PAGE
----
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What was the issue?

The move from in-person to online/blended teaching created an issue around lack of whole cohort student-staff contact. Especially for first-year students, there would be an absence of community and the student learning experience limited, which may lead to a feeling of isolation. In addition, potential issues of miscommunication, misunderstandings and an overall distance between students and university life were likely to arise which, in turn, could have a serious negative impact on mental wellbeing.

How was it solved?

To build the confidence of students and build relationships between students and the lecturer, the Virtual Contract Law Happy Hour was born, where the whole cohort (rather than small seminar groups) would have an opportunity to meet. Timetabled every Friday, it provided protected space for an open conversation on module content, assessment and more generally around studying law. In addition, guest speakers were invited, including colleagues from Study Skills Support, the Student Law Society and the Law Clinic, as well as alumni. This enabled students to gauge what support is available to them within the university and what awaits them when they graduate; it gave the lecturer the chance to gauge progress of the whole cohort. The Happy Hour allowed the lecturer to look back on previous subject matter and clarify any points raised by students, and feed-forward on events in the coming week. Quizzes with naff prizes at stake would provide light relief and add a specific social side. Short Happy Hour minutes would be shared with all, so that  everyone was in the loop.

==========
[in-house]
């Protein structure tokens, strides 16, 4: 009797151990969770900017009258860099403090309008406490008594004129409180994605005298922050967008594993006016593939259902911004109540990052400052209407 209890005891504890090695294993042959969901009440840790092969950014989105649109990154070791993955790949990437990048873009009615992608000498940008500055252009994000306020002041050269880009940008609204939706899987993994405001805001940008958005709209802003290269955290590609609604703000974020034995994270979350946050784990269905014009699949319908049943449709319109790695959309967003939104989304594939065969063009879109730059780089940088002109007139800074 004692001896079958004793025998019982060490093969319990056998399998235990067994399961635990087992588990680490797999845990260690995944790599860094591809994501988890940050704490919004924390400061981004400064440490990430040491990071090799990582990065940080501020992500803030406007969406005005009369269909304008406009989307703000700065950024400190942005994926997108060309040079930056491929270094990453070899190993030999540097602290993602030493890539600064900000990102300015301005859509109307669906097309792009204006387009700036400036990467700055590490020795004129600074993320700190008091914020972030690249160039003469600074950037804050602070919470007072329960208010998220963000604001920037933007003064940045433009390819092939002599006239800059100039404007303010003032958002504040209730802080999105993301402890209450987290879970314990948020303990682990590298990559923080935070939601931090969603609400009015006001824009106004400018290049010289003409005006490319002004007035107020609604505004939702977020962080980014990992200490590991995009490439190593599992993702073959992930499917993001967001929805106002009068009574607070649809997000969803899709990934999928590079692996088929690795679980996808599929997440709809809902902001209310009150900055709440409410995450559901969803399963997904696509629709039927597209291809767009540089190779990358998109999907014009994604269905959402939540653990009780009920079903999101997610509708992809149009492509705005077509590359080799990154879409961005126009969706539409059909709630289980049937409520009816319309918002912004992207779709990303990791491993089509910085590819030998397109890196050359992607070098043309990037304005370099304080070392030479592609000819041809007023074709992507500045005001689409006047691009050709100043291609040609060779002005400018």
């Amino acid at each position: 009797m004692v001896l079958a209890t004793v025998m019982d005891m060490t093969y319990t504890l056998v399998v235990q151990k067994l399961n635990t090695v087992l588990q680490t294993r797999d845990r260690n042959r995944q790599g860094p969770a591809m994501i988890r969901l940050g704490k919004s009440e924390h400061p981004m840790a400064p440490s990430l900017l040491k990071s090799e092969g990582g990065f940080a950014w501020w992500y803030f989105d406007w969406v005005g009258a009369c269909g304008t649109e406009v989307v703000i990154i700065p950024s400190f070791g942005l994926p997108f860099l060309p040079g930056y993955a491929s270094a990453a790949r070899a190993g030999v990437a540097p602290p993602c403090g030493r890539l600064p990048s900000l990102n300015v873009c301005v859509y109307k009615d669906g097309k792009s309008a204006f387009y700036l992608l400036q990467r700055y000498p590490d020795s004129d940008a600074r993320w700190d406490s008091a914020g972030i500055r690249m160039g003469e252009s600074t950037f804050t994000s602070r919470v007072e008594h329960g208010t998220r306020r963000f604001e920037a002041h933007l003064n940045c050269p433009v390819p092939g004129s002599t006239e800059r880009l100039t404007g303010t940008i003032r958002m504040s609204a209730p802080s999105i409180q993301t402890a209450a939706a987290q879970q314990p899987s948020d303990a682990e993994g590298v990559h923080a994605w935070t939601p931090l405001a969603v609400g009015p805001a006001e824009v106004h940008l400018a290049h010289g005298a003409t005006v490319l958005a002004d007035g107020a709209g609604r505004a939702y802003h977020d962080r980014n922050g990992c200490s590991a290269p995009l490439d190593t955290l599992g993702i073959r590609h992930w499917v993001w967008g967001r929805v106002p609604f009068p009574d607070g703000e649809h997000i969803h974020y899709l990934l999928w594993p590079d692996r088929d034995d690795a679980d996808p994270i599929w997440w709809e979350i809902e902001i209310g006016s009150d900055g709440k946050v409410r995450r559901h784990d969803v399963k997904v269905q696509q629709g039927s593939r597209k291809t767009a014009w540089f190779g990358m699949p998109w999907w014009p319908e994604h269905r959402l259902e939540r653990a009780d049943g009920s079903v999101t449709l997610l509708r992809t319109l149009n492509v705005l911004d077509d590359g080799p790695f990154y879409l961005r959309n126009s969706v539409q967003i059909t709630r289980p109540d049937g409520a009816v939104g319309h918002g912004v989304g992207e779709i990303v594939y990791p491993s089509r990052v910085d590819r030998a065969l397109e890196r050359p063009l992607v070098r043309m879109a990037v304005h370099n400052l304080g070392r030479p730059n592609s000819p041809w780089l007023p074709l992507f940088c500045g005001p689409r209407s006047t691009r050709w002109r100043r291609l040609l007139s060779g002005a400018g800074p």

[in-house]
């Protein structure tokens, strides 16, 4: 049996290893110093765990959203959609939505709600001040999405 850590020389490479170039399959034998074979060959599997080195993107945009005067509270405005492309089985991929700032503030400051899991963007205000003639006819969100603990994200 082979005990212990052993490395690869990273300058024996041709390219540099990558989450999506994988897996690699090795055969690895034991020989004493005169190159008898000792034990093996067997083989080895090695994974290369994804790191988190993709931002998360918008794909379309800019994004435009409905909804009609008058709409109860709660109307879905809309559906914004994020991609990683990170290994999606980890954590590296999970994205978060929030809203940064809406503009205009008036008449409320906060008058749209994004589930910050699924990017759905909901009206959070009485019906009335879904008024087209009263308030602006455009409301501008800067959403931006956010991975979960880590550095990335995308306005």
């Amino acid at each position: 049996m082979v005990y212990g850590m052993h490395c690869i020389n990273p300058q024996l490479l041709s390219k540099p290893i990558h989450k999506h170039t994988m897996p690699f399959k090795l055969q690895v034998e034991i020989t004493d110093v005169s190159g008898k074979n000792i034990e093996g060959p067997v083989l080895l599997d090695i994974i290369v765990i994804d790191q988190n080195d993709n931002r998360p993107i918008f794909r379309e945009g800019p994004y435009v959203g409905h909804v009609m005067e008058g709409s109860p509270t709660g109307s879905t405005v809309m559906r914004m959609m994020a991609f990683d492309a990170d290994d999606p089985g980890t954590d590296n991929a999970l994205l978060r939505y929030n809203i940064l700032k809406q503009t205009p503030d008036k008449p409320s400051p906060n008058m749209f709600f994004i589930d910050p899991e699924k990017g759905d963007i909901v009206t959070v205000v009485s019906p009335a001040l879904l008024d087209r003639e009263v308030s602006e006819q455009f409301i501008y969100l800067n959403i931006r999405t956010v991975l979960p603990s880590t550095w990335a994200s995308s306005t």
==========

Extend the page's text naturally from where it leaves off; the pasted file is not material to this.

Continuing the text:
What comes next?

As per survey responses, it can be said that the Contract Law Happy Hour did fulfil its purpose in that it made students feel more confident in their studies for the specific module as well as their overall studies. It had a positive effect on the social health of both students and staff; a prime opportunity to build rapport based on regular and consistent interaction.


This is not just a one-module issue to be solved nor is it merely a law school issue. With continued blended learning inevitable and online courses consistently available, there will be a gap between student and university life and a detachment from everything that would come with being on campus. Therefore, by extending the Happy Hour concept to other modules, courses and schools, we may bridge this gap and create a community with all students regardless of how remote their learning. This may help build individual school communities (which, especially for the law school, is something that is already being aimed for) and will improve the learning experience of remote/ blended students who wish to have better communication with their fellow students and staff.

Case study 2: 'What a good place to be!' - virtual Scots contract law happy hour as a means to support social health of students and staff

Publication date: 09 Sep 2021